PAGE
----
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Rural Electrification Ireland

Updated: May 21, 2021

I looked at a recent TV series about the Great Irish Famine of 1847. We were a wretched starving people then and millions of our forebears were forced to emigrate across the globe

I jump forward from that sad era and think of the rural Ireland of my youth. Thousands of families lived without the basic necessities of life such as electricity, running water or sewage schemes. There were few phones and we certainly had not heard of laptops or TV . Some people were still going barefoot to school. We had the Pye radio and Micheal O Hehir. I can clearly remember grown men listening to the 1955 All Ireland football final in our back yard. It was a great day when Kerry won and the captain was local boy John Dowling.

My late mother loved Dear Frankie, sponsored by Jacobs. Frankie Byrne’s own sad life-story and her daughter’s adoption is for another day.

We were happy enough with our situation at home but there were vast swathes of Rural Ireland living with very limited facilities in the late forties and early fifties.

I heard Ardnacrusha mentioned as being the saviour of Ireland. This scheme harnessing the River Shannon started supplying Electricity to towns and villages in Ireland in 1929.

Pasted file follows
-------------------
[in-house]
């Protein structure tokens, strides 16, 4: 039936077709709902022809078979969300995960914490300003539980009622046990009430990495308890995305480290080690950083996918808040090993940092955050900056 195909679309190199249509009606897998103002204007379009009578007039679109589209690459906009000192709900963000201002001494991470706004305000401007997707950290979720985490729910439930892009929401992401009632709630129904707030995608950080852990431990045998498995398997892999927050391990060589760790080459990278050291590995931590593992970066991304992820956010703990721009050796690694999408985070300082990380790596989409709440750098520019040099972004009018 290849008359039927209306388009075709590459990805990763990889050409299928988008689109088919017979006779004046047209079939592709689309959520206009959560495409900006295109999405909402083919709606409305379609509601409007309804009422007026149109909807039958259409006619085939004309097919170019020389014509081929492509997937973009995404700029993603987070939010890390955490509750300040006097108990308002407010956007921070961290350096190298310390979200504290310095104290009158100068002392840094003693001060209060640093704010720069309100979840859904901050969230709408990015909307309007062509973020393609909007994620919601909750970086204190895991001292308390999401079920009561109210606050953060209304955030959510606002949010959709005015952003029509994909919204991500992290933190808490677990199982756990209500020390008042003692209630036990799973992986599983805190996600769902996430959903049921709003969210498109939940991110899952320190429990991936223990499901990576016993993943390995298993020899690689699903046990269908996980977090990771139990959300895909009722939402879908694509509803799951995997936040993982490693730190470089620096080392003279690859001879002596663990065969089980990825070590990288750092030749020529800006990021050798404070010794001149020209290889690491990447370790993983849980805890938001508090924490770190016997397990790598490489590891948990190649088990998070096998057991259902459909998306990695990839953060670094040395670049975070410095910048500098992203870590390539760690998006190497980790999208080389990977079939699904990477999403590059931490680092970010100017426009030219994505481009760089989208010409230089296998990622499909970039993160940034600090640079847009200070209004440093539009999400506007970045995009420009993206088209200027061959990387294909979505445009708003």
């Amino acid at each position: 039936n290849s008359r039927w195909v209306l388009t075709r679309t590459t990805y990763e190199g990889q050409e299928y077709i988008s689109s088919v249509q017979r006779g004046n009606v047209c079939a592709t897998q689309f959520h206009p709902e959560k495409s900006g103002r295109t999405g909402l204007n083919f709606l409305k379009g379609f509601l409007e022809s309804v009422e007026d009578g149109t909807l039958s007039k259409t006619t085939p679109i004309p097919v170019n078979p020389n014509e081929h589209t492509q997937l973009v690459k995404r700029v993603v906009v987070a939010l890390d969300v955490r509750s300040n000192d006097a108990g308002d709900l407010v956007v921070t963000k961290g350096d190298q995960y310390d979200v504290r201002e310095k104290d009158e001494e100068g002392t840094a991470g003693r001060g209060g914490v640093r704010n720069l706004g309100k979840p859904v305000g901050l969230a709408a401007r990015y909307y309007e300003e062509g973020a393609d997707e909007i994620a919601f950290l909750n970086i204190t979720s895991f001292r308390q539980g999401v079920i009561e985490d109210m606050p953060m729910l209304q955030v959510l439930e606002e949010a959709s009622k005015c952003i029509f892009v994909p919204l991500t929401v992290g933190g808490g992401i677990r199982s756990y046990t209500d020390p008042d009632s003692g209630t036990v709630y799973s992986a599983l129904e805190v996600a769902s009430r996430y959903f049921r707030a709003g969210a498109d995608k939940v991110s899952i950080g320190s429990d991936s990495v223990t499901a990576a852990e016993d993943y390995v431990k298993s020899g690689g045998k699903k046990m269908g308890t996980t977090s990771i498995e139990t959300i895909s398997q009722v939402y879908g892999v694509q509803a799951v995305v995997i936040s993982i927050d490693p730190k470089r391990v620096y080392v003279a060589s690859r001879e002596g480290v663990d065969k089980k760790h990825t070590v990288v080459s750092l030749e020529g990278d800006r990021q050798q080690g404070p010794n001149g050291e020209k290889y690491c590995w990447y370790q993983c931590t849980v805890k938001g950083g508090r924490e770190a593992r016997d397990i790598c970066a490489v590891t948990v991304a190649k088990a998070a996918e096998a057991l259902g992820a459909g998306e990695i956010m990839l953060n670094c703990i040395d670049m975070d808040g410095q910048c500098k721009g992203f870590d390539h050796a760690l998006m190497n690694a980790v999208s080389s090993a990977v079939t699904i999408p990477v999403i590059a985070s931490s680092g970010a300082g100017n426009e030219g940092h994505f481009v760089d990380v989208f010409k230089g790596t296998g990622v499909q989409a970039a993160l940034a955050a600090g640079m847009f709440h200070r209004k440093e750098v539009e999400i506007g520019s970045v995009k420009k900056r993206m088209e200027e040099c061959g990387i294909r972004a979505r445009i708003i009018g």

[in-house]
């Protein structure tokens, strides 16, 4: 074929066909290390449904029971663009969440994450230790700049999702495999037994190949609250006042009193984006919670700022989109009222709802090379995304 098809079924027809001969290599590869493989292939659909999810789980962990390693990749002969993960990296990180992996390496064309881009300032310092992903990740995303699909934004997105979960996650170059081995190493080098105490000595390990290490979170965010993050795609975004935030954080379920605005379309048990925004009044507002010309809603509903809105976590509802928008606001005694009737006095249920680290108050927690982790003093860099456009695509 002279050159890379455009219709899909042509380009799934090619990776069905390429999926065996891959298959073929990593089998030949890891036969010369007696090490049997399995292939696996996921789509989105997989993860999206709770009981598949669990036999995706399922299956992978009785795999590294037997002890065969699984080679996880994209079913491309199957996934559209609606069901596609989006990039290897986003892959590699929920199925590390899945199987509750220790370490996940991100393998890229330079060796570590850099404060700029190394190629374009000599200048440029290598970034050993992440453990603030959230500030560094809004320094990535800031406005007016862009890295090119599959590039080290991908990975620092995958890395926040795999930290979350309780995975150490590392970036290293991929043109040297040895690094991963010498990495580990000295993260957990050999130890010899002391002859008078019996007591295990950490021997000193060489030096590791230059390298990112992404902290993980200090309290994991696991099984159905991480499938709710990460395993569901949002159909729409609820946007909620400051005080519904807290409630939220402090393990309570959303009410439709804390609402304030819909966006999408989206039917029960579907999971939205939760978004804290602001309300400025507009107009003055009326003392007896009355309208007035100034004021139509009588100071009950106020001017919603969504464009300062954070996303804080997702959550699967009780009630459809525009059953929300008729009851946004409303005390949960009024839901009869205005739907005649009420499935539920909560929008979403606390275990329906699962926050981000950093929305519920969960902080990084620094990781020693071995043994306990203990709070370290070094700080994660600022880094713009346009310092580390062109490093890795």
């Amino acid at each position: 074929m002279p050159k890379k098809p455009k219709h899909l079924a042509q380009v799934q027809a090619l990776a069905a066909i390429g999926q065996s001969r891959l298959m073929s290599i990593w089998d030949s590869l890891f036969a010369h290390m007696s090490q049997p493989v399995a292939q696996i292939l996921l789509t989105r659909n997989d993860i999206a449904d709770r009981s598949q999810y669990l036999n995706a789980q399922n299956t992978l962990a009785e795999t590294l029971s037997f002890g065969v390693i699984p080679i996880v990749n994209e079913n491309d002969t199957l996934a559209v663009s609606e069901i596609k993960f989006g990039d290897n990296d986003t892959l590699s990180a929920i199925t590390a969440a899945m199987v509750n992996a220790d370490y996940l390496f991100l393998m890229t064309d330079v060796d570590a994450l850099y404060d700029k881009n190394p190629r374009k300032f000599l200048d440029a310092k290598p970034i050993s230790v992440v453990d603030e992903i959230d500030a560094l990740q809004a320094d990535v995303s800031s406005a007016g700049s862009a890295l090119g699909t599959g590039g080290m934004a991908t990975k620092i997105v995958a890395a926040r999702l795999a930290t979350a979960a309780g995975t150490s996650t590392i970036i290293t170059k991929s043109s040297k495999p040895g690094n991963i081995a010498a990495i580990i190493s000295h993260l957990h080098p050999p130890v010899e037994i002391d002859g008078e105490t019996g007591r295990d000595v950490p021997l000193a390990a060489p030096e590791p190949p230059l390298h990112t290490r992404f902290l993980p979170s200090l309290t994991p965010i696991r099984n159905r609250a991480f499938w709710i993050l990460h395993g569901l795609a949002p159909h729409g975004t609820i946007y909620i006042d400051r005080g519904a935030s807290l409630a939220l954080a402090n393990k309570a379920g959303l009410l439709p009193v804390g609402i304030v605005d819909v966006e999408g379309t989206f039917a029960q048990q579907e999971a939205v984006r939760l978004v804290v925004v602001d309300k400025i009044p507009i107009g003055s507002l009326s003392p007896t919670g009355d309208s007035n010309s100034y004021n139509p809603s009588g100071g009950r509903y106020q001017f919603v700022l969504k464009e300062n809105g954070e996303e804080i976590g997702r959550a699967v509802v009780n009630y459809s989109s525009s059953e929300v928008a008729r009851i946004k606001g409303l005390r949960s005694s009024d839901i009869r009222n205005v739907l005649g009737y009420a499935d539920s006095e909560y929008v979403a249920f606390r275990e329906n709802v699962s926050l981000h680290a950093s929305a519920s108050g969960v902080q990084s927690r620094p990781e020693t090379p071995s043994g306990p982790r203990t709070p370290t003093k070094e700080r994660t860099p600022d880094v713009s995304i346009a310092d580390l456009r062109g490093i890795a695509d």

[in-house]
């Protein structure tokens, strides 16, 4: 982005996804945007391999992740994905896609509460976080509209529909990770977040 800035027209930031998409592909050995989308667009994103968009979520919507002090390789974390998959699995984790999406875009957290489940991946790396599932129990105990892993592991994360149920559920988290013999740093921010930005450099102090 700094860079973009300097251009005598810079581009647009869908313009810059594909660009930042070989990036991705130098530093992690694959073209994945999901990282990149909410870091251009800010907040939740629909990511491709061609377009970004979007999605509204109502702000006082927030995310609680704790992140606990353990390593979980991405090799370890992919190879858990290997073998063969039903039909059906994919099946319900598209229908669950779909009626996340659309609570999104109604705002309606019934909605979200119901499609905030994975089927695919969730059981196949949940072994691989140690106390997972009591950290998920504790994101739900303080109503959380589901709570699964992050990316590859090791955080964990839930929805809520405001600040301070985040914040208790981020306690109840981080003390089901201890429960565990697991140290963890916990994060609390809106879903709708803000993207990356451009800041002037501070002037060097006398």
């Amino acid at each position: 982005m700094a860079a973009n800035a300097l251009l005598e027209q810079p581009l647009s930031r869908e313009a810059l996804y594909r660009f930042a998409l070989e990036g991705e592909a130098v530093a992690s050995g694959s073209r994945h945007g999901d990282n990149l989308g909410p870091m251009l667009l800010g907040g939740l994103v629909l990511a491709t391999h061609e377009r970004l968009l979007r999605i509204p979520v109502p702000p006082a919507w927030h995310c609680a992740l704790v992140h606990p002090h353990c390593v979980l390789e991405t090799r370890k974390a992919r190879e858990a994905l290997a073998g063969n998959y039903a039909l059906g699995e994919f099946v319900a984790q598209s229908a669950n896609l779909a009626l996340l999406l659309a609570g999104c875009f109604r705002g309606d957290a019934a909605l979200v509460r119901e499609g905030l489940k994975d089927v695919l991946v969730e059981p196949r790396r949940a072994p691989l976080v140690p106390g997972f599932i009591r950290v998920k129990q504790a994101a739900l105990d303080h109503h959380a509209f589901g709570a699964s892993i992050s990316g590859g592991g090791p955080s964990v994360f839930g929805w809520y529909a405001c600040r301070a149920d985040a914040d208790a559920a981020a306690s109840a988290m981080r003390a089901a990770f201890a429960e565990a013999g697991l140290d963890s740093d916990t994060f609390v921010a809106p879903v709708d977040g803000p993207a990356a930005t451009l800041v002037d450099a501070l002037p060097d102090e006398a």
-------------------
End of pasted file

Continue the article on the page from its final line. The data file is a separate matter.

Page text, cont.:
In rural Ireland it was a different story. I can clearly remember going to my aunt’s house in the country and lighting the Tilley lamps. I remember the wicks, the distinctive smells of paraffin and methylated spirit, the battery radio . We still have a couple of relics of that era at home. They moved them about and in the dark winter evenings the cows were milked with only the light of the Tilley lamp to guide them along the cobbled paths to the cowhouse.

My aunt baked the bread over the open fire in the big bacús or pot oven .This was a big cast iron pot for baking bread or roasting meat. It was about a foot in diameter and about seven inches tall, with an overlapping lid. She would swing it in and out over the fire on the pot hooks to check to see whether the loaf was baked, or meat cooked. There were always a few extra sods of turf thrown on top of the lid to help the yeast rise or meat to cook. That was such a performance. The freshly baked bread always tasted super when liberally covered with home- made salty country butter melting into the hot bread. The addition of blackberry and apple jam, or rhubarb and ginger in season made it taste even more delicious.

Then there was the ritual of washing the clothes. These were first soaked in a bath of warm water .They were then taken out as individual pieces and scrubbed on the washing board using the big bar of Lifebuoy soap and then re rinsed and hung out to dry on the line in the shed.